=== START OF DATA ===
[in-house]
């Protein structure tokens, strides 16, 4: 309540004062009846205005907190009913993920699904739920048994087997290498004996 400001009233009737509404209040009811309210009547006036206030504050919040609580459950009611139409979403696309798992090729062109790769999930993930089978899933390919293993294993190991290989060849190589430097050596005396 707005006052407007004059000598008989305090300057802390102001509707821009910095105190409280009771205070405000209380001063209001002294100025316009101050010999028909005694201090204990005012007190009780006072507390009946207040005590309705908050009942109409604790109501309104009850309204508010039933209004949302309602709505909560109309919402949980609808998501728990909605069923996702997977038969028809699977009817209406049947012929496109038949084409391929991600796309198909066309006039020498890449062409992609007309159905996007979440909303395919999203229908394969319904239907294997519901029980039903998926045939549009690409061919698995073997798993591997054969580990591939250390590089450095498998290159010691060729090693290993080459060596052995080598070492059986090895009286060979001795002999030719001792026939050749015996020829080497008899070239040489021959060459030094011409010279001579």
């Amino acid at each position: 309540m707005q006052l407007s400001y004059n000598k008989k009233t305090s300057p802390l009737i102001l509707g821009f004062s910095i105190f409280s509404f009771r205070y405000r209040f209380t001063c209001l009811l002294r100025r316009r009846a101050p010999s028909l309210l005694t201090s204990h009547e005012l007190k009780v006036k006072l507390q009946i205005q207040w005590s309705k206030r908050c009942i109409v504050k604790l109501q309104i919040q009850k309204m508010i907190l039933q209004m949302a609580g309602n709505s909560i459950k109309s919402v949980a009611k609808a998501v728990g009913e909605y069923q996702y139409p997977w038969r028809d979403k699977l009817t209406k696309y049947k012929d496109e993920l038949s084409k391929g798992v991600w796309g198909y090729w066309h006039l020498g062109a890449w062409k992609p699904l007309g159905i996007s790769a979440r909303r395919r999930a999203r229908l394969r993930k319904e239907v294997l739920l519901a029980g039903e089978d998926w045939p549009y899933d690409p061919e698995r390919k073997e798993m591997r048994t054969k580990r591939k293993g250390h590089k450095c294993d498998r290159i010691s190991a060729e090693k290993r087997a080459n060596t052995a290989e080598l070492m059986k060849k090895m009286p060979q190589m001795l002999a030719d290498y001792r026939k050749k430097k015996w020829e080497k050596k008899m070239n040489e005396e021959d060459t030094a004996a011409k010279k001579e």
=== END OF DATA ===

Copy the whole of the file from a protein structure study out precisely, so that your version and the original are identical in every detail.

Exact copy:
[in-house]
């Protein structure tokens, strides 16, 4: 309540004062009846205005907190009913993920699904739920048994087997290498004996 400001009233009737509404209040009811309210009547006036206030504050919040609580459950009611139409979403696309798992090729062109790769999930993930089978899933390919293993294993190991290989060849190589430097050596005396 707005006052407007004059000598008989305090300057802390102001509707821009910095105190409280009771205070405000209380001063209001002294100025316009101050010999028909005694201090204990005012007190009780006072507390009946207040005590309705908050009942109409604790109501309104009850309204508010039933209004949302309602709505909560109309919402949980609808998501728990909605069923996702997977038969028809699977009817209406049947012929496109038949084409391929991600796309198909066309006039020498890449062409992609007309159905996007979440909303395919999203229908394969319904239907294997519901029980039903998926045939549009690409061919698995073997798993591997054969580990591939250390590089450095498998290159010691060729090693290993080459060596052995080598070492059986090895009286060979001795002999030719001792026939050749015996020829080497008899070239040489021959060459030094011409010279001579």
């Amino acid at each position: 309540m707005q006052l407007s400001y004059n000598k008989k009233t305090s300057p802390l009737i102001l509707g821009f004062s910095i105190f409280s509404f009771r205070y405000r209040f209380t001063c209001l009811l002294r100025r316009r009846a101050p010999s028909l309210l005694t201090s204990h009547e005012l007190k009780v006036k006072l507390q009946i205005q207040w005590s309705k206030r908050c009942i109409v504050k604790l109501q309104i919040q009850k309204m508010i907190l039933q209004m949302a609580g309602n709505s909560i459950k109309s919402v949980a009611k609808a998501v728990g009913e909605y069923q996702y139409p997977w038969r028809d979403k699977l009817t209406k696309y049947k012929d496109e993920l038949s084409k391929g798992v991600w796309g198909y090729w066309h006039l020498g062109a890449w062409k992609p699904l007309g159905i996007s790769a979440r909303r395919r999930a999203r229908l394969r993930k319904e239907v294997l739920l519901a029980g039903e089978d998926w045939p549009y899933d690409p061919e698995r390919k073997e798993m591997r048994t054969k580990r591939k293993g250390h590089k450095c294993d498998r290159i010691s190991a060729e090693k290993r087997a080459n060596t052995a290989e080598l070492m059986k060849k090895m009286p060979q190589m001795l002999a030719d290498y001792r026939k050749k430097k015996w020829e080497k050596k008899m070239n040489e005396e021959d060459t030094a004996a011409k010279k001579e």